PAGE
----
Lecture 1 : Warming Up

This course is called "Principles of Computing and Programming". What do these terms mean?

Let's calculate your share of the cost of a pizza if a pizza has 8 slices and costs $12. What do we need to know? How many slices you ate:

Let's calculate the cost of a pizza if it has a base price of $9 and each topping costs $1.50. What do we need to know? How many toppings:

From physics, we know how to compute the weight of an abject on another planet:

plnt-wgt (ew prm prr) = ew * (prm / (prr * prr))

where ew is the object's weight on earth, prm it the planet's mass relative to that of earth and prr is the planet's radius relative to that of earth. Jupiter's mass is 318 times that of earth and its radius is 11 times that of earth.

Once we know how to calculate something, we'd like to make a computer do it (the computer is less error-prone and faster; besides, we get bored performing repetitive calculations). Computers require rules that explain how to perform computations. What are the rules for our earlier examples?

If you ate s slices, you owe (12 / 8) * s.

If a pizza has t toppings, it costs 9 + (t * 1.5).

If an object weighs w newtons on earth, it weighs w * (312 / (* 11 11)) on Jupiter.

We need to express rules and computations in a notation that the computer can understand. This notation is called a programming language. COMP 210 uses a language called Scheme. Here are several examples of how to translate computations into Scheme:

  Computation/Rule                    Scheme
   5                               5
   1.20 * 1                        (* 1.20 1)
   6 * pi * (3 * 3)                (* 6 (* pi (* 3 3)))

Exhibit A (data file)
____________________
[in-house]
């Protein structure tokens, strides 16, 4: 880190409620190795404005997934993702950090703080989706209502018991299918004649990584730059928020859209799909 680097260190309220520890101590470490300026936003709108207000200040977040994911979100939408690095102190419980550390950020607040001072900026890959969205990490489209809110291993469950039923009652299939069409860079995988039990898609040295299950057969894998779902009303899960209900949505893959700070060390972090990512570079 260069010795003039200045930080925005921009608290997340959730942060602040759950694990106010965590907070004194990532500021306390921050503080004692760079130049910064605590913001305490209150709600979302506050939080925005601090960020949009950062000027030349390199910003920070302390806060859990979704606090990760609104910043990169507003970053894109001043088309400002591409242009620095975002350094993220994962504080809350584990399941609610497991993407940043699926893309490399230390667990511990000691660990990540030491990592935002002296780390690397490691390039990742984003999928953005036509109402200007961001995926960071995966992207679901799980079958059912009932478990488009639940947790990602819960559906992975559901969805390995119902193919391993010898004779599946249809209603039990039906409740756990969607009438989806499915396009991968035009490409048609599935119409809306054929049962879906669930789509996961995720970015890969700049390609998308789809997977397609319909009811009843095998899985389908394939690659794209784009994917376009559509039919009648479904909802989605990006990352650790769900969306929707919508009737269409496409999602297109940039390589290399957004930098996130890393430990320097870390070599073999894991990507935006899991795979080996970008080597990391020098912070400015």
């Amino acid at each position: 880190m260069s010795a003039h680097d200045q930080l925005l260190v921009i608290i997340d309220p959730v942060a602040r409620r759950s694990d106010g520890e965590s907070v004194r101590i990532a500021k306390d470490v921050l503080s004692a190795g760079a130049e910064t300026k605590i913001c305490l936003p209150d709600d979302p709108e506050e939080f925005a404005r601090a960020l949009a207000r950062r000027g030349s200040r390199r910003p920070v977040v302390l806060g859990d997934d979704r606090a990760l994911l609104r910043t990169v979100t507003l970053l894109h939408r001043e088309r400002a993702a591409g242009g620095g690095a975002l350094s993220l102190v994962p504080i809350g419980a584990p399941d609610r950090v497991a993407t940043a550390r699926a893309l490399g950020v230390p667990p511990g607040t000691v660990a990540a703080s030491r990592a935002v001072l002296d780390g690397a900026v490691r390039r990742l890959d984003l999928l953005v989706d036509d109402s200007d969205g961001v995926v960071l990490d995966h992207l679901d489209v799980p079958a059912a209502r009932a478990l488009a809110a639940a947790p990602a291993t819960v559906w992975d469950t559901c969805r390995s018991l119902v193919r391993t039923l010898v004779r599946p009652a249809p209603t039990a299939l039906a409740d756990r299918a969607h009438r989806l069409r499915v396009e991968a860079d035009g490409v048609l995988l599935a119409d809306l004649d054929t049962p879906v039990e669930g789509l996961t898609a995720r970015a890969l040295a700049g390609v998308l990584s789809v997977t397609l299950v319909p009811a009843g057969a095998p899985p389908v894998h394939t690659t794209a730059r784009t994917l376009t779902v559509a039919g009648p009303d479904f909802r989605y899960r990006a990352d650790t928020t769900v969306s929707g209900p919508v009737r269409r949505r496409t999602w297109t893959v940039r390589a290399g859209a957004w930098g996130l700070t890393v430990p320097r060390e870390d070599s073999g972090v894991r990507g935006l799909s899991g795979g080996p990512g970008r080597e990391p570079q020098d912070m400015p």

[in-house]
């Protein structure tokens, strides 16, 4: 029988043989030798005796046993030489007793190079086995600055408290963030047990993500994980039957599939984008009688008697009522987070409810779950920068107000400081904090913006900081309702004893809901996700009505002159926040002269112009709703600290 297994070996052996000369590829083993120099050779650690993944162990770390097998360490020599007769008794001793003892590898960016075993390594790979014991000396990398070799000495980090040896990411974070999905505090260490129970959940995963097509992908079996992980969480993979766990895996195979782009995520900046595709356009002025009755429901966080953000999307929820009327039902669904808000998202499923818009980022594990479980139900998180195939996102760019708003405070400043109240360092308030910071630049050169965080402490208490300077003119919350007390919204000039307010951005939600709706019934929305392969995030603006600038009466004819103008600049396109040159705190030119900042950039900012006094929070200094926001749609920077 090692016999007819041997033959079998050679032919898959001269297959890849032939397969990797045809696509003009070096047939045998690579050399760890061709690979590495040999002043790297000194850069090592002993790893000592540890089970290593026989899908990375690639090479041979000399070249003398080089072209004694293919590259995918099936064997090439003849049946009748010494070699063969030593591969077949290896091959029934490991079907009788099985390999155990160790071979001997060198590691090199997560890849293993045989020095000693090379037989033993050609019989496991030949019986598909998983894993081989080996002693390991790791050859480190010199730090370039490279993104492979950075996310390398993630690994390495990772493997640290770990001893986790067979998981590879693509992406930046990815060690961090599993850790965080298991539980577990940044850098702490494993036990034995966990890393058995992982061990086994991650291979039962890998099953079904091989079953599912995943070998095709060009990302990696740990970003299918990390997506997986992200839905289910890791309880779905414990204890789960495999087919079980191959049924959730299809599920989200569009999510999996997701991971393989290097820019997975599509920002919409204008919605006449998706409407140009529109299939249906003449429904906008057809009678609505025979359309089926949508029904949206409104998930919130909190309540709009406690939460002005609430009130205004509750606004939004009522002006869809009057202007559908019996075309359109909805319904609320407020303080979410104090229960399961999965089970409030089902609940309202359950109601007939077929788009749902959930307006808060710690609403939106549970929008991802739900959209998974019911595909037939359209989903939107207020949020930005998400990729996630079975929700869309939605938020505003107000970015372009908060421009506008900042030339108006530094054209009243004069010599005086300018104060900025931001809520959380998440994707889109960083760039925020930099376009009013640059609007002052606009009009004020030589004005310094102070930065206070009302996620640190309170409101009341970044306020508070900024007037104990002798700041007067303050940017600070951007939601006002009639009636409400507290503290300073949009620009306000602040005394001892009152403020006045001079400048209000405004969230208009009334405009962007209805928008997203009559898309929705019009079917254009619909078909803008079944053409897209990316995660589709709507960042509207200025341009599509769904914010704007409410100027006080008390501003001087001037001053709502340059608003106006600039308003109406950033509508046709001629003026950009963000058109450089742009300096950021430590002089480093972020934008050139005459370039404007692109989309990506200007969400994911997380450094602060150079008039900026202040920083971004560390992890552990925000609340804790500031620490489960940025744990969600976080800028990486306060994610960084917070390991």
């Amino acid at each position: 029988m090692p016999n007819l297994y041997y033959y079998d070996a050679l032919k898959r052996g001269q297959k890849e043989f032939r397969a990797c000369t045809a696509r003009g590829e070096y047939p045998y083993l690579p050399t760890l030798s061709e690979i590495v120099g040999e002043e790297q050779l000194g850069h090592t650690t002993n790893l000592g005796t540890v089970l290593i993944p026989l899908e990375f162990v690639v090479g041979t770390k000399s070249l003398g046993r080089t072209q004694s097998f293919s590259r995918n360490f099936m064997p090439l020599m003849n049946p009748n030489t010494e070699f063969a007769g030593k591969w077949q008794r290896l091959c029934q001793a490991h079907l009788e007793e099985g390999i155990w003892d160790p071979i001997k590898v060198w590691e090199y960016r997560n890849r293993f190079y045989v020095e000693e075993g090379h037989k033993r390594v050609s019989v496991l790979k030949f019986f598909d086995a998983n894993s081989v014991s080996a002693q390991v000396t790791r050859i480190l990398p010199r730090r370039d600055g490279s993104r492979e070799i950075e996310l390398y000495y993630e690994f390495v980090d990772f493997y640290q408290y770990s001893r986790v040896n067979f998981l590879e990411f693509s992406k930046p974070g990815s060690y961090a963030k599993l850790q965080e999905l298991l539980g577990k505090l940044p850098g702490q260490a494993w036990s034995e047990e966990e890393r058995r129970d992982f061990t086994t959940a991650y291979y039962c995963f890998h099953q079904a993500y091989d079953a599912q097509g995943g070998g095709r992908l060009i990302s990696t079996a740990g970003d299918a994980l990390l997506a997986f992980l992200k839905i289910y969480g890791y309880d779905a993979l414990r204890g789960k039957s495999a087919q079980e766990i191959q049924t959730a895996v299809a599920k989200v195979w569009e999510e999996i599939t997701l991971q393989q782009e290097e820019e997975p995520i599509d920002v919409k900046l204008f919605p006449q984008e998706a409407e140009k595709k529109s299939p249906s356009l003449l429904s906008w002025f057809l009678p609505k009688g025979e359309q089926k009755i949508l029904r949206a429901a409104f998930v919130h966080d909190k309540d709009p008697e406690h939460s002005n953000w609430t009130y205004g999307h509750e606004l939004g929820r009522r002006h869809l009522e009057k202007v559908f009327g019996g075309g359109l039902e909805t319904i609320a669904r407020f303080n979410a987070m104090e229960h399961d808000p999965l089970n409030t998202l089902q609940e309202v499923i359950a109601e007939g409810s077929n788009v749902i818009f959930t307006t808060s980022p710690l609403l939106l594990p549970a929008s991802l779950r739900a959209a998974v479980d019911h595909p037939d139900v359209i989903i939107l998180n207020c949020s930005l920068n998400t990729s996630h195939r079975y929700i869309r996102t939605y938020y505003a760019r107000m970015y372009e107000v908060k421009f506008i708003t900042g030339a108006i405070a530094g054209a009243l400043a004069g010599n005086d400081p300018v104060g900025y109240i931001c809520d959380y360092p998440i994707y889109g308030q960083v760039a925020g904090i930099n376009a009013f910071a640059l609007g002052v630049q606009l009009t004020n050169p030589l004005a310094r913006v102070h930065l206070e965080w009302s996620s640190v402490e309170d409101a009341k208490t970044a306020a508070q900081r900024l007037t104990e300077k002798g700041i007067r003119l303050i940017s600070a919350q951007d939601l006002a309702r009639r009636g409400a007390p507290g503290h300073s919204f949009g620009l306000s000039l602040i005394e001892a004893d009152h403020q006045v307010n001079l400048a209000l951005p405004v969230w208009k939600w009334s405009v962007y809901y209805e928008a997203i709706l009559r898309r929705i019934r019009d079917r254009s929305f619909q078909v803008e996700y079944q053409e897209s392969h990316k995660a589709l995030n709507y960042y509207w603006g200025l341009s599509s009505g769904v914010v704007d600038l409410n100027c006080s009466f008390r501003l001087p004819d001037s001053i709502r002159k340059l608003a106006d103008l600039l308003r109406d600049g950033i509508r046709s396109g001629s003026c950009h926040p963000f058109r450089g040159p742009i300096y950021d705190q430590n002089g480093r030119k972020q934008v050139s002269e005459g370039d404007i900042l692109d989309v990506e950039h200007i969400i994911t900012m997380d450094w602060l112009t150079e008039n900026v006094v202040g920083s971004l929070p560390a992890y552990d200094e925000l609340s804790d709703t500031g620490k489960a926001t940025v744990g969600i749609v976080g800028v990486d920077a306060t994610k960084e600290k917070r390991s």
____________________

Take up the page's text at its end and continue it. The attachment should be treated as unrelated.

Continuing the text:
(4 + 7) * 2                     (* 2 (+ 4 7))
   sqrt((a * a) + (b * b))         (sqrt (+ (* a a) (* b b)))
   owe(s) = (12 / 8) * s           (define (owe s) (* (/ 12 8) s))
   cost(t) = 9 + (t * 1.5)         (define (cost t) (+ 9 (* t 1.5)))
   plnt-wgt (ew prm prr) =         (define (plnt-wgt ew prm prr)
     ew * (prm / (prr * prr))         (* ew (/ prm (* prr prr))))

Programming is the process of expressing computations such that a computer can perform them.

What happens when we ask DrScheme to compute (owe 5)? Imagine that there is a little person inside the machine who is extremely fast at doing computations. He performs the following steps:

   (owe 5)
 = (* (/ 12 8) 5)
 = (* 3/2 5)
 = 15/2

This gives you an introduction to programming. That leaves computing. What is computing?

Computing consists of two activities: representing information and developing techniques to process information. Consider three examples:

Computing is interesting when the information that we process is complex. Today's examples used only numbers. Numbers by themselves aren't interesting. We'll start working with new forms of information later this week.

What's the relationship between programming and computing? Programming is the tool through which we teach a computer how to compute for us. Thus, computing needs programming. However, programming also needs computing because programming without thinking about computing is error-prone and futile. Thus, there's a deep symbiosis between computing and programming. We'll study this connection in COMP 210.